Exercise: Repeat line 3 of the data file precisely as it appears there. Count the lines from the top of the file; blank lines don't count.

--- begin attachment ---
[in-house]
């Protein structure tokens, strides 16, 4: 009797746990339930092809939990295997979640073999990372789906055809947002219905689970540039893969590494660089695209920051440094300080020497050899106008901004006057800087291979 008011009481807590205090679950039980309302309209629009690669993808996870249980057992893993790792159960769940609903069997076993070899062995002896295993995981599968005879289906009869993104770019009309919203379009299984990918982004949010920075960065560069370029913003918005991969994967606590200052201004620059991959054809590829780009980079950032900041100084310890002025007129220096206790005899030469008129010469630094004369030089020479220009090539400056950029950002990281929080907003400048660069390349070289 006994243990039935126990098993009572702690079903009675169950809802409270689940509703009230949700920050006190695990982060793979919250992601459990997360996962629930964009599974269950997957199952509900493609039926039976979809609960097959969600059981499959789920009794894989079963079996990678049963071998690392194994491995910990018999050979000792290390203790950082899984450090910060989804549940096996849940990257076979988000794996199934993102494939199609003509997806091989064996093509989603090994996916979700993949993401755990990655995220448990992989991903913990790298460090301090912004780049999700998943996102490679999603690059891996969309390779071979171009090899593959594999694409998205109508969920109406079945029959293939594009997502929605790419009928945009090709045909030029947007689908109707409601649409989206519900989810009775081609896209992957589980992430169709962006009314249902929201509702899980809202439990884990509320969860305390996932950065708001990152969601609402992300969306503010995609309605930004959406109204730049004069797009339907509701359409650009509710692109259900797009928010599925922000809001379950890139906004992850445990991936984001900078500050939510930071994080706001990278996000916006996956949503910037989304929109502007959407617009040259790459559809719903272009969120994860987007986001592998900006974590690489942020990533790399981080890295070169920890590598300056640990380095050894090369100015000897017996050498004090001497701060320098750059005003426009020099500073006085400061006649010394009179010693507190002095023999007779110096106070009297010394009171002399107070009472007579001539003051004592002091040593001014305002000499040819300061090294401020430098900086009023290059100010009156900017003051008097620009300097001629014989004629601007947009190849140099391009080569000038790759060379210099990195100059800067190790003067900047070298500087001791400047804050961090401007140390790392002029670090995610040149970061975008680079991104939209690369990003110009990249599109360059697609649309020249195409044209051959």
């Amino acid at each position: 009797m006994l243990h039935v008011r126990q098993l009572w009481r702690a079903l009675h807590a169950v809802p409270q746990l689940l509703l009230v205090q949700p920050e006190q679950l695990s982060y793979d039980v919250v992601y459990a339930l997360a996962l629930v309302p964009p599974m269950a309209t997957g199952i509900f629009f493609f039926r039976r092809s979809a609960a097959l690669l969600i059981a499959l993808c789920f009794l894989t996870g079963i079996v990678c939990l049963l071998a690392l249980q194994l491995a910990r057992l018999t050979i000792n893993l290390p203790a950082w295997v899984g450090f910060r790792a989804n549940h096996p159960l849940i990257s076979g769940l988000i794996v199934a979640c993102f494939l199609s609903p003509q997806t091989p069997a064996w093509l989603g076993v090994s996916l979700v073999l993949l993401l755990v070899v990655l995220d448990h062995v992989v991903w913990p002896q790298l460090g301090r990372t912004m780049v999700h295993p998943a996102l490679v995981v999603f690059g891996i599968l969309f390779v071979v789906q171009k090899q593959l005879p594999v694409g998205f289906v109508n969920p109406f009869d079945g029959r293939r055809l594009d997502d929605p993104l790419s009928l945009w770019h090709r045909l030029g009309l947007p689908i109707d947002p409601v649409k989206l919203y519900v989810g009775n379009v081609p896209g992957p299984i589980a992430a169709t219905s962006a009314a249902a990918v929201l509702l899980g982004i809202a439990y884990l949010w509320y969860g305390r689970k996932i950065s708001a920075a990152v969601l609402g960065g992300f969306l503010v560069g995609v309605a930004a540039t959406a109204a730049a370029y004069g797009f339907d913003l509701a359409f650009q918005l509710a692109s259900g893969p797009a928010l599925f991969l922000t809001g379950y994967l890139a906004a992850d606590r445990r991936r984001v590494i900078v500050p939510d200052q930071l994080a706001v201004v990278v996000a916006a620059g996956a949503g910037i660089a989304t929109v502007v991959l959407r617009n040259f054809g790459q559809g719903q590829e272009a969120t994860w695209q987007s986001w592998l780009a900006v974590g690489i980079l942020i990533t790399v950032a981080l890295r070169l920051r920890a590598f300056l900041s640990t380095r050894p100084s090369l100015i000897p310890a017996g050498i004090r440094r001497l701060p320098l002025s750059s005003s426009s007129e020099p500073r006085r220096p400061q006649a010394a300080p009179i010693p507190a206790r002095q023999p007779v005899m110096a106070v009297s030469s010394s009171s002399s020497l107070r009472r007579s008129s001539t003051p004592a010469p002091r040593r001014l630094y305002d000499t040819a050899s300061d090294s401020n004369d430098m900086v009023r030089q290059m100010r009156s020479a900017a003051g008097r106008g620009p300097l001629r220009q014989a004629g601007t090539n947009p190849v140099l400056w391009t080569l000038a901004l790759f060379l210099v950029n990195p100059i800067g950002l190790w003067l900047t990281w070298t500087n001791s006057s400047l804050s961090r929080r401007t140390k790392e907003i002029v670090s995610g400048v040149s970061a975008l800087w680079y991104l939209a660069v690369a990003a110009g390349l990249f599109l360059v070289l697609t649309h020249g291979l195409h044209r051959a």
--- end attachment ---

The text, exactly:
């Amino acid at each position: 009797m006994l243990h039935v008011r126990q098993l009572w009481r702690a079903l009675h807590a169950v809802p409270q746990l689940l509703l009230v205090q949700p920050e006190q679950l695990s982060y793979d039980v919250v992601y459990a339930l997360a996962l629930v309302p964009p599974m269950a309209t997957g199952i509900f629009f493609f039926r039976r092809s979809a609960a097959l690669l969600i059981a499959l993808c789920f009794l894989t996870g079963i079996v990678c939990l049963l071998a690392l249980q194994l491995a910990r057992l018999t050979i000792n893993l290390p203790a950082w295997v899984g450090f910060r790792a989804n549940h096996p159960l849940i990257s076979g769940l988000i794996v199934a979640c993102f494939l199609s609903p003509q997806t091989p069997a064996w093509l989603g076993v090994s996916l979700v073999l993949l993401l755990v070899v990655l995220d448990h062995v992989v991903w913990p002896q790298l460090g301090r990372t912004m780049v999700h295993p998943a996102l490679v995981v999603f690059g891996i599968l969309f390779v071979v789906q171009k090899q593959l005879p594999v694409g998205f289906v109508n969920p109406f009869d079945g029959r293939r055809l594009d997502d929605p993104l790419s009928l945009w770019h090709r045909l030029g009309l947007p689908i109707d947002p409601v649409k989206l919203y519900v989810g009775n379009v081609p896209g992957p299984i589980a992430a169709t219905s962006a009314a249902a990918v929201l509702l899980g982004i809202a439990y884990l949010w509320y969860g305390r689970k996932i950065s708001a920075a990152v969601l609402g960065g992300f969306l503010v560069g995609v309605a930004a540039t959406a109204a730049a370029y004069g797009f339907d913003l509701a359409f650009q918005l509710a692109s259900g893969p797009a928010l599925f991969l922000t809001g379950y994967l890139a906004a992850d606590r445990r991936r984001v590494i900078v500050p939510d200052q930071l994080a706001v201004v990278v996000a916006a620059g996956a949503g910037i660089a989304t929109v502007v991959l959407r617009n040259f054809g790459q559809g719903q590829e272009a969120t994860w695209q987007s986001w592998l780009a900006v974590g690489i980079l942020i990533t790399v950032a981080l890295r070169l920051r920890a590598f300056l900041s640990t380095r050894p100084s090369l100015i000897p310890a017996g050498i004090r440094r001497l701060p320098l002025s750059s005003s426009s007129e020099p500073r006085r220096p400061q006649a010394a300080p009179i010693p507190a206790r002095q023999p007779v005899m110096a106070v009297s030469s010394s009171s002399s020497l107070r009472r007579s008129s001539t003051p004592a010469p002091r040593r001014l630094y305002d000499t040819a050899s300061d090294s401020n004369d430098m900086v009023r030089q290059m100010r009156s020479a900017a003051g008097r106008g620009p300097l001629r220009q014989a004629g601007t090539n947009p190849v140099l400056w391009t080569l000038a901004l790759f060379l210099v950029n990195p100059i800067g950002l190790w003067l900047t990281w070298t500087n001791s006057s400047l804050s961090r929080r401007t140390k790392e907003i002029v670090s995610g400048v040149s970061a975008l800087w680079y991104l939209a660069v690369a990003a110009g390349l990249f599109l360059v070289l697609t649309h020249g291979l195409h044209r051959a």